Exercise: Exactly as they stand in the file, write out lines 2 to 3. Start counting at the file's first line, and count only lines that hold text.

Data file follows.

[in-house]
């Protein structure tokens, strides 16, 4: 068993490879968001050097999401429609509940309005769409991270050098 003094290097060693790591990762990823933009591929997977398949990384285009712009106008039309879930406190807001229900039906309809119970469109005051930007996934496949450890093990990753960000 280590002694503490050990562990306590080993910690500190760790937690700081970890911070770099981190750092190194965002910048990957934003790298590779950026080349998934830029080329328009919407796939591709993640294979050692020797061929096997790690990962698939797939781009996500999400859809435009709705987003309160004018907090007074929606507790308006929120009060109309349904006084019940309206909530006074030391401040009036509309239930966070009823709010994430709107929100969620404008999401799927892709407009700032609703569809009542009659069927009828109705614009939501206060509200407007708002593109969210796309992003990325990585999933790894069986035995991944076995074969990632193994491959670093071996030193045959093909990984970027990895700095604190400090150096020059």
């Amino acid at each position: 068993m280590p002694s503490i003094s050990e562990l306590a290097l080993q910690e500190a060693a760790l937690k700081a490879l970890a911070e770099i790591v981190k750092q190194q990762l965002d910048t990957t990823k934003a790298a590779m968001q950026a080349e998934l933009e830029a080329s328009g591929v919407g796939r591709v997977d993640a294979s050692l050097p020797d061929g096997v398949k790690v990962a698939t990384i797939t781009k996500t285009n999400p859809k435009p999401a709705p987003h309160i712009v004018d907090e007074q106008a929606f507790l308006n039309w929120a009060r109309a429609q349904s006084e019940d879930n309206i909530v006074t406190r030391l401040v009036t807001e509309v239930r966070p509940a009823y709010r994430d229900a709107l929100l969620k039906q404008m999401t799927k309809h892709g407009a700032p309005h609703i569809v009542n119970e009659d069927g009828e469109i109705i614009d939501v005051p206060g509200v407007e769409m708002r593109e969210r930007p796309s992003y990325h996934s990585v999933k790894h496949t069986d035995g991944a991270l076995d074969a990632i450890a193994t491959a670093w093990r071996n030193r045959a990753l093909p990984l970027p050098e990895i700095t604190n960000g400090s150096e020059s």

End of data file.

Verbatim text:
């Protein structure tokens, strides 16, 4: 068993490879968001050097999401429609509940309005769409991270050098 003094290097060693790591990762990823933009591929997977398949990384285009712009106008039309879930406190807001229900039906309809119970469109005051930007996934496949450890093990990753960000 280590002694503490050990562990306590080993910690500190760790937690700081970890911070770099981190750092190194965002910048990957934003790298590779950026080349998934830029080329328009919407796939591709993640294979050692020797061929096997790690990962698939797939781009996500999400859809435009709705987003309160004018907090007074929606507790308006929120009060109309349904006084019940309206909530006074030391401040009036509309239930966070009823709010994430709107929100969620404008999401799927892709407009700032609703569809009542009659069927009828109705614009939501206060509200407007708002593109969210796309992003990325990585999933790894069986035995991944076995074969990632193994491959670093071996030193045959093909990984970027990895700095604190400090150096020059």
């Amino acid at each position: 068993m280590p002694s503490i003094s050990e562990l306590a290097l080993q910690e500190a060693a760790l937690k700081a490879l970890a911070e770099i790591v981190k750092q190194q990762l965002d910048t990957t990823k934003a790298a590779m968001q950026a080349e998934l933009e830029a080329s328009g591929v919407g796939r591709v997977d993640a294979s050692l050097p020797d061929g096997v398949k790690v990962a698939t990384i797939t781009k996500t285009n999400p859809k435009p999401a709705p987003h309160i712009v004018d907090e007074q106008a929606f507790l308006n039309w929120a009060r109309a429609q349904s006084e019940d879930n309206i909530v006074t406190r030391l401040v009036t807001e509309v239930r966070p509940a009823y709010r994430d229900a709107l929100l969620k039906q404008m999401t799927k309809h892709g407009a700032p309005h609703i569809v009542n119970e009659d069927g009828e469109i109705i614009d939501v005051p206060g509200v407007e769409m708002r593109e969210r930007p796309s992003y990325h996934s990585v999933k790894h496949t069986d035995g991944a991270l076995d074969a990632i450890a193994t491959a670093w093990r071996n030193r045959a990753l093909p990984l970027p050098e990895i700095t604190n960000g400090s150096e020059s």